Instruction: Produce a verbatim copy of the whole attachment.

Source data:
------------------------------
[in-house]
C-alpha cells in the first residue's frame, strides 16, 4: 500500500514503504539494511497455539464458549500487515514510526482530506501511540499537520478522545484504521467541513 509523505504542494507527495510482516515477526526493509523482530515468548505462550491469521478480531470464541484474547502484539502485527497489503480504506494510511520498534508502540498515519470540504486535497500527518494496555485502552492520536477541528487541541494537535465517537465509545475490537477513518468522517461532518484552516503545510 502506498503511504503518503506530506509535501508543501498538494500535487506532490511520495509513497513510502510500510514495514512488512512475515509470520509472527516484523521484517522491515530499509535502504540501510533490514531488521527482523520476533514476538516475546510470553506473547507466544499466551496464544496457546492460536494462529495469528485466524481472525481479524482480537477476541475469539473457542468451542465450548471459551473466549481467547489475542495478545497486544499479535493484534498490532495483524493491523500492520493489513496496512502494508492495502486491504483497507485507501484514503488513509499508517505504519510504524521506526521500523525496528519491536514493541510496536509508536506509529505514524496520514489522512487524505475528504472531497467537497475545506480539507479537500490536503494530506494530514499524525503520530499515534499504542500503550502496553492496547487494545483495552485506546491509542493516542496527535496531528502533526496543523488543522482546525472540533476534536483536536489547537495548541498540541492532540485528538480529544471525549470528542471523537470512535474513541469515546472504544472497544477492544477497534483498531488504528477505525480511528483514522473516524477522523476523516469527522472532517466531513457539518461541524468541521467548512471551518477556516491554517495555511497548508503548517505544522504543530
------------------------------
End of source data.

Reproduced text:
[in-house]
C-alpha cells in the first residue's frame, strides 16, 4: 500500500514503504539494511497455539464458549500487515514510526482530506501511540499537520478522545484504521467541513 509523505504542494507527495510482516515477526526493509523482530515468548505462550491469521478480531470464541484474547502484539502485527497489503480504506494510511520498534508502540498515519470540504486535497500527518494496555485502552492520536477541528487541541494537535465517537465509545475490537477513518468522517461532518484552516503545510 502506498503511504503518503506530506509535501508543501498538494500535487506532490511520495509513497513510502510500510514495514512488512512475515509470520509472527516484523521484517522491515530499509535502504540501510533490514531488521527482523520476533514476538516475546510470553506473547507466544499466551496464544496457546492460536494462529495469528485466524481472525481479524482480537477476541475469539473457542468451542465450548471459551473466549481467547489475542495478545497486544499479535493484534498490532495483524493491523500492520493489513496496512502494508492495502486491504483497507485507501484514503488513509499508517505504519510504524521506526521500523525496528519491536514493541510496536509508536506509529505514524496520514489522512487524505475528504472531497467537497475545506480539507479537500490536503494530506494530514499524525503520530499515534499504542500503550502496553492496547487494545483495552485506546491509542493516542496527535496531528502533526496543523488543522482546525472540533476534536483536536489547537495548541498540541492532540485528538480529544471525549470528542471523537470512535474513541469515546472504544472497544477492544477497534483498531488504528477505525480511528483514522473516524477522523476523516469527522472532517466531513457539518461541524468541521467548512471551518477556516491554517495555511497548508503548517505544522504543530